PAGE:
Families sign-up on our waitlist just about every day. The Waitlist is then organized by grade level. Certain grades have more students on their waitlist than others. For example, our kindergarten waitlist has more students on it than our sixth-grade waitlist. Mrs Webb processes through each new entry on the overall waitlist several times a week in order to help enroll students in the grades where we have openings.

A number of years ago, STEM created a Master Plan to identify facility projects that were needed in order to improve the buildings and campus for students and staff. The addition of a Secondary Gymnasium was identified as a need for our campus in order to provide our secondary students with access to high-quality facilities. STEM began working with several architects to draw up the plans to see if there was feasibility within our campus to accommodate a Gymnasium. The next step in the process is to go to bond in order to acquire the funds necessary to complete the construction project. No money is being used from teacher salaries or benefits for this project. Bond money cannot be used for teacher salaries.

STEM is funded through per-pupil revenue that is determined initially by the Colorado State Legislature. A predetermined amount of money is given to each school district, which then disseminates the money to each school. Colorado is one of the lowest funded states for education in the U.S. In a severely low-funded state, rural and urban schools receive far more than suburban schools. The US average in 2020 was $12,612 per pupil. STEM receives just under $10,000.The Douglas County School District is one of the lowest funded school districts in the state.

DCSD charges STEM 5% each year for services that are not provided to our staff or students in the areas of transportation and special education, to name a few. STEM uses what is left over to pay for:

  • Staff salaries and benefits
  • Operational costs
  • Facilities costs

Many times comparisons are made between the salaries offered for staff members in other districts. However, that comparison is not a fair one to make as other districts get a different amount of funding than DCSD.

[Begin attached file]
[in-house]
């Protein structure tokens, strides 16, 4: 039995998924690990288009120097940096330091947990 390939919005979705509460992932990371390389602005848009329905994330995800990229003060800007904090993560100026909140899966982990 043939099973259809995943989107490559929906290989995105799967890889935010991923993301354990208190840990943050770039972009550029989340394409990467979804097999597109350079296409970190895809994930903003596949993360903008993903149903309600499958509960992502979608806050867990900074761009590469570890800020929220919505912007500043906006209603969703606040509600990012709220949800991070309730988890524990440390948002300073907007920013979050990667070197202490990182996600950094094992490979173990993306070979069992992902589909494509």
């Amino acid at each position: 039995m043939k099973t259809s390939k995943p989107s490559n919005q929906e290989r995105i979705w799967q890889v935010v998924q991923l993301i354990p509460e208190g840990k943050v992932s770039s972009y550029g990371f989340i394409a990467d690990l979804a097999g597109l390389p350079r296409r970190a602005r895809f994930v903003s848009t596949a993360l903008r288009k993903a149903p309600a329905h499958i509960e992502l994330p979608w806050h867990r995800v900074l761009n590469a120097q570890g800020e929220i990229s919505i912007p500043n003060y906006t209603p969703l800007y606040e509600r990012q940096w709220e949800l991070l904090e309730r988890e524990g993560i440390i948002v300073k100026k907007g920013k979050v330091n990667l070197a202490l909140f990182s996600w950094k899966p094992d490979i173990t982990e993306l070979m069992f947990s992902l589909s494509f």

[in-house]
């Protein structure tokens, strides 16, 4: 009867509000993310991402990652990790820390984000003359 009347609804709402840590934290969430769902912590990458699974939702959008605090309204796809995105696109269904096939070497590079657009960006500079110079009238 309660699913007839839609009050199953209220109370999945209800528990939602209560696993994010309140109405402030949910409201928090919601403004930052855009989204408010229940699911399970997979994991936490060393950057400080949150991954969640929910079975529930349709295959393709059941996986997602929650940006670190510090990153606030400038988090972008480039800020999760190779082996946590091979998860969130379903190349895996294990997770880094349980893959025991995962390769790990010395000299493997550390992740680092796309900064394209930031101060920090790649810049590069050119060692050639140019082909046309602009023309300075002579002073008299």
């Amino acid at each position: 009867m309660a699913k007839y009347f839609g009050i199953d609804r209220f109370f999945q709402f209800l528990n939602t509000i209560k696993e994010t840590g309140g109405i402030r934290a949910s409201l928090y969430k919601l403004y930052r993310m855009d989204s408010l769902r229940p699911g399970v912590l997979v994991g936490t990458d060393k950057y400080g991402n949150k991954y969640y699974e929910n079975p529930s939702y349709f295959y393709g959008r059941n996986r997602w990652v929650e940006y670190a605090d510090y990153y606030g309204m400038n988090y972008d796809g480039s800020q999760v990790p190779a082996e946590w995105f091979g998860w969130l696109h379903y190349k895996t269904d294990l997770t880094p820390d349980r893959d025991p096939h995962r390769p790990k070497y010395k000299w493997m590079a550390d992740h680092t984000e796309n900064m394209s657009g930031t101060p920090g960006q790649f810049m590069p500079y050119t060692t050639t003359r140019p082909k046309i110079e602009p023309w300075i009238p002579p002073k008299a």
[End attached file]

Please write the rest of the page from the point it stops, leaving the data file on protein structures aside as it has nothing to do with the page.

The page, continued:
STEM always starts first by looking at what the base salary is for that teaching position within DCSD and the increases that by $1,000. The hiring team uses a rubric to then determine additional increases in salary based on a teacher’s experience. For example, if they have a master’s degree, their salary is increased by a pre-determined amount.

As STEM goes to Bond, a percentage of money needs to be put aside in reserve (Cash-On-Hand) based on a specified number of days in order to secure an excellent bond rating. This money stays in reserve in order to show investors that STEM is financially viable and stable so that additional investors purchase bonds.

State funding dropped going into the 2020-21 school year by close to six percent due to the impact of the pandemic. Due to that, many school districts (including DCSD) froze staff salaries to the previous year and required teachers and staff to take furlough days. STEM worked really hard to ensure that the promised five percent salary increase would still remain in effect and that no teacher or staff member would have to take any furlough days.

In March of 2021, the State Legislature indicated that funding would increase by about 1.7% and STEM once again committed to increasing salaries by two percent. The State Legislature is discussing increasing education funding again and we are awaiting their decision on what that would look like.